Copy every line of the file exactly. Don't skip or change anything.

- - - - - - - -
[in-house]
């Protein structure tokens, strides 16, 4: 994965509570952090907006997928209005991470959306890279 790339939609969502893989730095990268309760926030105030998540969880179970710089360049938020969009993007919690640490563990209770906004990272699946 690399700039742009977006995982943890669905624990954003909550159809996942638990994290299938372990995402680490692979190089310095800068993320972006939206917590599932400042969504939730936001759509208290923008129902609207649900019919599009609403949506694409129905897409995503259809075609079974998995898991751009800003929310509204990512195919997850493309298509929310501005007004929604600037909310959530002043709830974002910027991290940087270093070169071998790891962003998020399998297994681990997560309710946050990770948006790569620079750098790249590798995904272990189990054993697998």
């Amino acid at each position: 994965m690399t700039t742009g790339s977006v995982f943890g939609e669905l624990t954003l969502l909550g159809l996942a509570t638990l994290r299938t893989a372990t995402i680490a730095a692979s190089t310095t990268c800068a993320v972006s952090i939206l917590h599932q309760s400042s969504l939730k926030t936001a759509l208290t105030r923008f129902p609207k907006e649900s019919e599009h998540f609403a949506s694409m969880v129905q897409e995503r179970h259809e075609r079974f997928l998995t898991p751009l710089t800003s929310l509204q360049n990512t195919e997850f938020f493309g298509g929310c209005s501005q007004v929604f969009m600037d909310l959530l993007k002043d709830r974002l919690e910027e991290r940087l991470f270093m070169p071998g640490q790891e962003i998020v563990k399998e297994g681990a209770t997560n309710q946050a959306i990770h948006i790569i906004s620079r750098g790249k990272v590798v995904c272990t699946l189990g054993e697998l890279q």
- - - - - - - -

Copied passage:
[in-house]
């Protein structure tokens, strides 16, 4: 994965509570952090907006997928209005991470959306890279 790339939609969502893989730095990268309760926030105030998540969880179970710089360049938020969009993007919690640490563990209770906004990272699946 690399700039742009977006995982943890669905624990954003909550159809996942638990994290299938372990995402680490692979190089310095800068993320972006939206917590599932400042969504939730936001759509208290923008129902609207649900019919599009609403949506694409129905897409995503259809075609079974998995898991751009800003929310509204990512195919997850493309298509929310501005007004929604600037909310959530002043709830974002910027991290940087270093070169071998790891962003998020399998297994681990997560309710946050990770948006790569620079750098790249590798995904272990189990054993697998």
């Amino acid at each position: 994965m690399t700039t742009g790339s977006v995982f943890g939609e669905l624990t954003l969502l909550g159809l996942a509570t638990l994290r299938t893989a372990t995402i680490a730095a692979s190089t310095t990268c800068a993320v972006s952090i939206l917590h599932q309760s400042s969504l939730k926030t936001a759509l208290t105030r923008f129902p609207k907006e649900s019919e599009h998540f609403a949506s694409m969880v129905q897409e995503r179970h259809e075609r079974f997928l998995t898991p751009l710089t800003s929310l509204q360049n990512t195919e997850f938020f493309g298509g929310c209005s501005q007004v929604f969009m600037d909310l959530l993007k002043d709830r974002l919690e910027e991290r940087l991470f270093m070169p071998g640490q790891e962003i998020v563990k399998e297994g681990a209770t997560n309710q946050a959306i990770h948006i790569i906004s620079r750098g790249k990272v590798v995904c272990t699946l189990g054993e697998l890279q």